January 24, 2005
Honey Amber Rose
"It is our Mission to Reinvent the Image of Beer and fund the wonderful cause of Womens Entrepreneurial Dreams."
12 years ago
I thought women invented beer, and that ale-wives had a monopoly on production until the end of the Middle Ages. But then, according to Google, ale-wives are some kind of fish: so obviously I'm suffering some severe cognitive impairment. Possibly caused by beer. Or fish.
Beer: Gift of the Goddess Ninkasi
I was asking a historian (who's also a brewer) about the alewives versus industrial brewing a while back. He was saying that large scale brewing by male craftsmen got going circa 1300 (if I recall correctly), just about the time hops were introduced to English beer. Apparently you have to boil your stuff in huge pots for hopped beer, but it keeps longer. Physically, it lends itself to mass production. That's not to say household production was replaced - especially in large households, it would go on for centuries. But there was also apparently a large market for this large quantity (if not mass) produced beer already in the late middle ages. Another historian had already told me that (by the eighteenth century) most alewives would purchase the beer to sell in their alehouses. That's why I was asking about production, because I wanted to know more about this idea of women brewing small amounts to sell, and whether it was true. Still somewhat inconclusive - I know that individual women were brewing (because I've seen that in the archives), but not how much it predominated or didn't. Probably there was a long transitory period where both large production and small was side by side for centuries.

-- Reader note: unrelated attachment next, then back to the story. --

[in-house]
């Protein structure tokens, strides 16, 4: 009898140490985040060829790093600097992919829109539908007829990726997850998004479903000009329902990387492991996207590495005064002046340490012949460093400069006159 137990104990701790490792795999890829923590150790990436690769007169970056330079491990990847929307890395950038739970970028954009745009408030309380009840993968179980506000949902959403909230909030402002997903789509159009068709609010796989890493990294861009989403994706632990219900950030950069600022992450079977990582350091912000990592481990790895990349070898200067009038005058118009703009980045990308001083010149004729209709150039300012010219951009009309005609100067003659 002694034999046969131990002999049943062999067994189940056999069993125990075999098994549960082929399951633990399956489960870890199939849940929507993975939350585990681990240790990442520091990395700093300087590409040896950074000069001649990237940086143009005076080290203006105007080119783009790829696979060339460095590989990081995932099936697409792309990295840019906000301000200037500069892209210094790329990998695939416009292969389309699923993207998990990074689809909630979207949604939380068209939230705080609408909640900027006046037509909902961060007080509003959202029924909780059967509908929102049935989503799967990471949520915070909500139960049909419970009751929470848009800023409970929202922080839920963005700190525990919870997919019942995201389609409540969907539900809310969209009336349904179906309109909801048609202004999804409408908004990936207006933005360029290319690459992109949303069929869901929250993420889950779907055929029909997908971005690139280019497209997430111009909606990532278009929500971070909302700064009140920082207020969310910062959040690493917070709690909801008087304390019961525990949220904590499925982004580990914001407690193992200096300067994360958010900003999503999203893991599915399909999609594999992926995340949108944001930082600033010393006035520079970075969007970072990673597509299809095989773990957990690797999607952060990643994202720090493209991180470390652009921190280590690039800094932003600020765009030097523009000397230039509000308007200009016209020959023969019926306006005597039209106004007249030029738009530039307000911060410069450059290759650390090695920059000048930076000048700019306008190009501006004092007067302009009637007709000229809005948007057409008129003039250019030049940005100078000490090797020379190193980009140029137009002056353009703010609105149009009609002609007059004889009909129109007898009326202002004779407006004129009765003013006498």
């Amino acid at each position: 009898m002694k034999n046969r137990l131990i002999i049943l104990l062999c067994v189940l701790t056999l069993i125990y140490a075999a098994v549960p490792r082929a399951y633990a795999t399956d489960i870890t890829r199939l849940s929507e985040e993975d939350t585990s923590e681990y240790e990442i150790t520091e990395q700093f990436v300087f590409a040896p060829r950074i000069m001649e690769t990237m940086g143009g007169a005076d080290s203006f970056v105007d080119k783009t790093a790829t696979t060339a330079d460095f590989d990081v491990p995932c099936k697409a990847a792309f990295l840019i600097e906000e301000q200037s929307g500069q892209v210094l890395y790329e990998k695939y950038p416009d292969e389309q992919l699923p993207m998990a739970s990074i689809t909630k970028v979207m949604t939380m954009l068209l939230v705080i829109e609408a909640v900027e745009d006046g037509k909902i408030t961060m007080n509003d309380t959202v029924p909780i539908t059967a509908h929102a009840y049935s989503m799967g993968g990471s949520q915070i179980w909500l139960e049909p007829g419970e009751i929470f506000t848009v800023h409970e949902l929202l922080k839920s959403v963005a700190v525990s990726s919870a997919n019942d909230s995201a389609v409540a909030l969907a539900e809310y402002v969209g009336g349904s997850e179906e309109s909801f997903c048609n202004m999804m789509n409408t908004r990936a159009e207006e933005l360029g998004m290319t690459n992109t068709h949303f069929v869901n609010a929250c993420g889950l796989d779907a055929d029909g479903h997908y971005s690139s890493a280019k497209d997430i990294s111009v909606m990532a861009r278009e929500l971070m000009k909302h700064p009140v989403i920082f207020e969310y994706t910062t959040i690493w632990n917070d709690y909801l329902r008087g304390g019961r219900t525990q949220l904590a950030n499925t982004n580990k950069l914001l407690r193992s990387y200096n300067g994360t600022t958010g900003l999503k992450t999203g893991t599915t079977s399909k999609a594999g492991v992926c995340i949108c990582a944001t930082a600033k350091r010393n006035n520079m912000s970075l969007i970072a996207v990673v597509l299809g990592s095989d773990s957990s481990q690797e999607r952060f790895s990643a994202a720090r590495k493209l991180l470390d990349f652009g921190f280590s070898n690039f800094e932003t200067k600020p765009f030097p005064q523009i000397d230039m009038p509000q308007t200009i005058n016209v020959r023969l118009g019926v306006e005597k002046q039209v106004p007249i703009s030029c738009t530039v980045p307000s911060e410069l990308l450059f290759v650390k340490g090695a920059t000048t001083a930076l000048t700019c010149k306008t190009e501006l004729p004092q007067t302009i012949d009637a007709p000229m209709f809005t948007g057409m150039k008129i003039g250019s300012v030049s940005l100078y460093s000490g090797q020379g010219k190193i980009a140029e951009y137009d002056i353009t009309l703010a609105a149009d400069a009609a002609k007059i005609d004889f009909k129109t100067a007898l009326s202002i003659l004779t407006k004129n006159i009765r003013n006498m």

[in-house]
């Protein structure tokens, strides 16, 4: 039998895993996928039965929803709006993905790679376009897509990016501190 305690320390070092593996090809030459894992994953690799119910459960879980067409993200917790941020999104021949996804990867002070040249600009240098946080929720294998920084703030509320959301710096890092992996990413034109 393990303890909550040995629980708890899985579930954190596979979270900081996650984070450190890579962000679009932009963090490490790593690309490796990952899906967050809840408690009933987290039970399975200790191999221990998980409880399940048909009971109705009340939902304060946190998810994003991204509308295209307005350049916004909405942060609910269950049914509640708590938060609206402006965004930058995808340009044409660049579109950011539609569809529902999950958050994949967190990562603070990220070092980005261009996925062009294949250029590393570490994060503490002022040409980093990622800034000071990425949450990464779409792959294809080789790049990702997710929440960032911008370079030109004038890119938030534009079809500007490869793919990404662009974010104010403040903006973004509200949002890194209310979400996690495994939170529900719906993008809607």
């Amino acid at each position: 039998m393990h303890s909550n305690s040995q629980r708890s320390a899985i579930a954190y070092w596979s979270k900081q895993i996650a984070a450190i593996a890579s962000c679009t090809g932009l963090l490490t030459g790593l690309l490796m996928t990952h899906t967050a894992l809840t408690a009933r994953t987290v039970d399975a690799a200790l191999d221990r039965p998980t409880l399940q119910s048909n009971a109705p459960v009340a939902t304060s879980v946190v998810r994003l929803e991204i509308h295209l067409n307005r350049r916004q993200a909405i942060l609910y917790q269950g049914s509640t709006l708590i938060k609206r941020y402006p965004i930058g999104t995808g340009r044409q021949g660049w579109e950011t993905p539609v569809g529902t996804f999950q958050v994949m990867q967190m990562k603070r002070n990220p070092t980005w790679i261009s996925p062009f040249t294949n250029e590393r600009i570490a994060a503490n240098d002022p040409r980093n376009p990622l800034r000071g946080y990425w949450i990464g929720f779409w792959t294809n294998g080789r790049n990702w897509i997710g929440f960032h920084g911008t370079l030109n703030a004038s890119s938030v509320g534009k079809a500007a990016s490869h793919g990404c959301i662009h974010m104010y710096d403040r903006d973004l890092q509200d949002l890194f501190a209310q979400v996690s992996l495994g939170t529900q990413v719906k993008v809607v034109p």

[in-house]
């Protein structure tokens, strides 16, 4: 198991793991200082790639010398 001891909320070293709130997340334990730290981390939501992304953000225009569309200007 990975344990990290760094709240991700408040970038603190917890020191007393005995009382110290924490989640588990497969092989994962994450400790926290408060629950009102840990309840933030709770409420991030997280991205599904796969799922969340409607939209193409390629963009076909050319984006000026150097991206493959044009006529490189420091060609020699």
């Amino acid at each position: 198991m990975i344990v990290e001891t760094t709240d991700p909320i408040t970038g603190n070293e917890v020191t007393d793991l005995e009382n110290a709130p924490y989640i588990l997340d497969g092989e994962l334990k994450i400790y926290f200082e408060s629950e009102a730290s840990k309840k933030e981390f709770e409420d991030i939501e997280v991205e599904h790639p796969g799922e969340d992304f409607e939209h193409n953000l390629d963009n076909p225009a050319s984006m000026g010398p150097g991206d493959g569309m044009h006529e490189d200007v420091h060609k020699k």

It still is! I've got a barrel of stout a-brewin' in my basement as we speak.
Are we talking about the difference between beer and small beer, jb? And yes, home brewing is still the done thing in some circles. I have a number of friends who do it for fun. (on preview: like Freen!) *thinks about jokes about splitting the beer atom from
I think you are quite right, Plegmund. There were
from it being
(scroll down a bit for this one)
to becoming a male dominated commercial industry after the 18th century. (Apologies in advance for any crappy links. This was done in rather a hurry)
Freen! I have an IPA in my secondary. Bottling Wednesday. And grain for a munich in the cooler awaiting my strike water. There is no better drink than the beer you've seen personally from grain to glass.
If memory serves, EnormousStLouisBrewer-who-shall-go-nameless because they are hard to spell and because they suck, invented Michelob to appeal primarily to XX's back in the early sixties. Makes me wanna start homebrewing again... so many hobbies, so little time.
*pulls out notebook, waits patiently for Freen and Fes to post their addresses*
I thought Zima was the first "beer" for women?? Beer snobs might argue otherwise, as it's only beer in manufacture, not in nature. ...thoughts?